Before you read the rest of this post, go to Google and try searching for “Amazon.” You’ll probably notice that the top two listings are both for Amazon’s website, with the first appearing on a light beige background. If you click on the first — a paid search ad — Amazon will pay Google for attracting your business. If you click on the second, Amazon gets your business but Google gets nothing. Try “Macys,” “Walgreens,” and “Sports Authority” — you’ll see the same thing.
If you search for eBay, though, you’ll find only a single listing — an unpaid one. Odds are, after marketers at Amazon, Walgreens and elsewhere catch wind of a preliminary study released on Friday, their search listings will start to look a lot more like eBay’s. The study — by eBay Research Labs economists Thomas Blake, Chris Nosko, and Steve Tadelis — analyzed eBay sales after shutting down purchases of search ads on Google and elsewhere, while maintaining a control set of regions where search ads continued unchanged. Their findings suggest that many paid ads generate virtually no increase in sales, and even for ones that do, the sales benefits are far eclipsed by the cost of the ads themselves.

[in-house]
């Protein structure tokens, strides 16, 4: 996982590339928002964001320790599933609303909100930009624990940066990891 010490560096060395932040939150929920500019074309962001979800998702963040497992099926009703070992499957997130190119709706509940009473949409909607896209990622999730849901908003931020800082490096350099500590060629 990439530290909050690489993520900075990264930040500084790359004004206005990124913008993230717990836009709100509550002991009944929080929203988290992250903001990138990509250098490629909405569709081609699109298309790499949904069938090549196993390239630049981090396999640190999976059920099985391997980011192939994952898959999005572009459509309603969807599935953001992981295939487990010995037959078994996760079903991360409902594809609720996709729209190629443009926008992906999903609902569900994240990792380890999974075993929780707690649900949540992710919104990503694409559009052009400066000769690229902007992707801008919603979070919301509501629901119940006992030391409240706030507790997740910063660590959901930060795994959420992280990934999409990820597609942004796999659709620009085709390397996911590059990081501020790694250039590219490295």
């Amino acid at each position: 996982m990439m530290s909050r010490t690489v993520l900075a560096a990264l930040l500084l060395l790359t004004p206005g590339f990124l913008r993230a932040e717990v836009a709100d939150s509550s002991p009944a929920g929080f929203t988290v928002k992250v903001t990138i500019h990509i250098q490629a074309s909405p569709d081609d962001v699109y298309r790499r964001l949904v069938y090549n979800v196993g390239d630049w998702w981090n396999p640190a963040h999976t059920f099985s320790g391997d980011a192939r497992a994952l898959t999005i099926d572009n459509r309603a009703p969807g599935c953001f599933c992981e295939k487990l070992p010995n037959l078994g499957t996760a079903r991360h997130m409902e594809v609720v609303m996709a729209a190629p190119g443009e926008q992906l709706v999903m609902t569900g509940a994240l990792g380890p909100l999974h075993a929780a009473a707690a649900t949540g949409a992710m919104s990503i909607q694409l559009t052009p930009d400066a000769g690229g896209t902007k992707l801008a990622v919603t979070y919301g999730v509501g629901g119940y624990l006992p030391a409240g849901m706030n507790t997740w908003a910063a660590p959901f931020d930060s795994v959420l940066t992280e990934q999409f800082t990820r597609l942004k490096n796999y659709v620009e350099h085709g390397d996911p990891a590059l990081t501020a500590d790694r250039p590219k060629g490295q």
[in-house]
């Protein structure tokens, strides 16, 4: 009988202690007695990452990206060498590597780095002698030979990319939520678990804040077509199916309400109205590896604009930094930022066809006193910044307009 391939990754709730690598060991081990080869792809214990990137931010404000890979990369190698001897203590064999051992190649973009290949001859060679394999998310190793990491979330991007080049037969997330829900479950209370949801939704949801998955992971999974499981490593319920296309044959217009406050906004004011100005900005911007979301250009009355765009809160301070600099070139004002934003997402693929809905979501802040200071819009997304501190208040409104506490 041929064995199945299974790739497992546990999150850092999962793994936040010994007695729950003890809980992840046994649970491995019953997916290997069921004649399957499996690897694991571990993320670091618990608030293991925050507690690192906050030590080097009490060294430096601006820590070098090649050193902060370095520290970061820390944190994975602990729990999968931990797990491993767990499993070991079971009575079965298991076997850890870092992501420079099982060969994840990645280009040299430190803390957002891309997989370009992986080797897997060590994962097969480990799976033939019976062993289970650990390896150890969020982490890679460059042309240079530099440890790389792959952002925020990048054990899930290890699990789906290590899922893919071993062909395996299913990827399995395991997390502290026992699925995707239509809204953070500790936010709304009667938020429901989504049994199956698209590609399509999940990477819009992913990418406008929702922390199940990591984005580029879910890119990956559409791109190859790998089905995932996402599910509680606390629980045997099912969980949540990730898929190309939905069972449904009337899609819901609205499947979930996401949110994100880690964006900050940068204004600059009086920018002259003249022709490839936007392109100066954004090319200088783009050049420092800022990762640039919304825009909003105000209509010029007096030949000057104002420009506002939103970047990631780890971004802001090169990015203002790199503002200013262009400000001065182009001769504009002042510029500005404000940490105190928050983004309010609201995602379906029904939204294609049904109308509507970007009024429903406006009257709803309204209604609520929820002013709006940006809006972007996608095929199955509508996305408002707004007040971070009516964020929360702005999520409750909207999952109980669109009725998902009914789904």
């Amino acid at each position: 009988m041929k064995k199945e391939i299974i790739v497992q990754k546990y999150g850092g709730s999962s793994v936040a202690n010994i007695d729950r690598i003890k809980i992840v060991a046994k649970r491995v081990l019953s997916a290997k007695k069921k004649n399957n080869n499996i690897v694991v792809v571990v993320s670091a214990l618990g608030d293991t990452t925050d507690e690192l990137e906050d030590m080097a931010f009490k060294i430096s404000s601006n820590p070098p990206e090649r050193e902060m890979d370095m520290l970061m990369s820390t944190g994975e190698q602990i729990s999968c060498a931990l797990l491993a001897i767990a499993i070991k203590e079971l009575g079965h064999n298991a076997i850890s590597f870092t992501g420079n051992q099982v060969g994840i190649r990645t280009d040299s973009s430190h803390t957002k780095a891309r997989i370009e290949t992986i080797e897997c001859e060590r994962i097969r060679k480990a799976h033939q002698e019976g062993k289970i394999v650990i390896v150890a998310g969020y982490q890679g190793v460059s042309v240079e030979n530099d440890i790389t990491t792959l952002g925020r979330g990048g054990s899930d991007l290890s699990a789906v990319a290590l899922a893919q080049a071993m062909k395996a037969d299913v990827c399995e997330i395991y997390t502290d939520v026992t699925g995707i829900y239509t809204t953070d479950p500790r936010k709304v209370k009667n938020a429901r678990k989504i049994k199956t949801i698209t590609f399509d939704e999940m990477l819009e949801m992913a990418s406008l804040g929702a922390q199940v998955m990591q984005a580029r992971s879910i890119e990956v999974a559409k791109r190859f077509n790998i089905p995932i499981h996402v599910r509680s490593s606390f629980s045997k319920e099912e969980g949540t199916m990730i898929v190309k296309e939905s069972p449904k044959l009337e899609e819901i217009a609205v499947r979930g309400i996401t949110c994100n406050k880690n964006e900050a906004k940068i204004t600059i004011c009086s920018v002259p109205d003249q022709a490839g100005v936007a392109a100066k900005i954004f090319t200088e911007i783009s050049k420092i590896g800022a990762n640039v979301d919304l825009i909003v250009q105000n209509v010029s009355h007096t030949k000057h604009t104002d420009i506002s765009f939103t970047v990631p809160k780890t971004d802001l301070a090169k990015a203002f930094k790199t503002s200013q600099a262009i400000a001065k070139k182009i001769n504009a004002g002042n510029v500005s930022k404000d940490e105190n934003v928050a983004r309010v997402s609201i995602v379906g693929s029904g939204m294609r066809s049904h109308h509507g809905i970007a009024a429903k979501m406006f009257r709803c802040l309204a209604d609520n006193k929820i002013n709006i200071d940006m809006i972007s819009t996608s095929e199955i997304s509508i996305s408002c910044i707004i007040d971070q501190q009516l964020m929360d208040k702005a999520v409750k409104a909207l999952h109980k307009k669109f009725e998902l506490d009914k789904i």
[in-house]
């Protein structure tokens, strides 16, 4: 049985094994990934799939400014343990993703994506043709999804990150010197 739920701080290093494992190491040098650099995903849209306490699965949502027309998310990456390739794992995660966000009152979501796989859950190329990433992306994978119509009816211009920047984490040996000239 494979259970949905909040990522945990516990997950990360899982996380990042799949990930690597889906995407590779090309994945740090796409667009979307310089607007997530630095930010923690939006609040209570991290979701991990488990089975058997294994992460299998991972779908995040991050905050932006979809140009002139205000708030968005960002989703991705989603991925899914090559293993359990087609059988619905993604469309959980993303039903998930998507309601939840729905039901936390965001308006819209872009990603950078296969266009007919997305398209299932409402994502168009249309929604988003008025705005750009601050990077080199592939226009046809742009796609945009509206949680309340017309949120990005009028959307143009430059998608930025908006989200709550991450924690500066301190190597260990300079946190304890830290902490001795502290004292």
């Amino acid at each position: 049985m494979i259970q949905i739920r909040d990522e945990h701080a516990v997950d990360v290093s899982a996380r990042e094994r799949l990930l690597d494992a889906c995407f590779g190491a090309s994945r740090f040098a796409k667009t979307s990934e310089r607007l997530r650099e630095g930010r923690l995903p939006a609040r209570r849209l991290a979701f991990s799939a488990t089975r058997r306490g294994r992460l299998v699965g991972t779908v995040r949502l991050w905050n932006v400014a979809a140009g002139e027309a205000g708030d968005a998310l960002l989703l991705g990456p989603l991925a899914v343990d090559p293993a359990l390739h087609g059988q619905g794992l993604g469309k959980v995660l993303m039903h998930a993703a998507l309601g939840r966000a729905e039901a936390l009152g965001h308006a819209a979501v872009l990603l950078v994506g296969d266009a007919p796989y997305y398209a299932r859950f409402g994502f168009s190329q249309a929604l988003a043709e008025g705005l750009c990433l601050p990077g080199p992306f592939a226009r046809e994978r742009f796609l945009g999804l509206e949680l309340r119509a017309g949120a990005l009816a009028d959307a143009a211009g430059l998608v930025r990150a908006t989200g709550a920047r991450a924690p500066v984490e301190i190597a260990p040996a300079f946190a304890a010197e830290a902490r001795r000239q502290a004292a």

Companies spend enormous sums on marketing their products. Yet it’s notoriously difficult to measure the impact of ad expenditures. Companies advertise heavily at times when they hope to sell a lot — like Christmas Eve and Boxing Day — and in areas where they expect to see their sales grow. So a naïve examination of the relationship between ad expenditures and revenues will of course find they move in sync, even if customers don’t pay the ads any mind.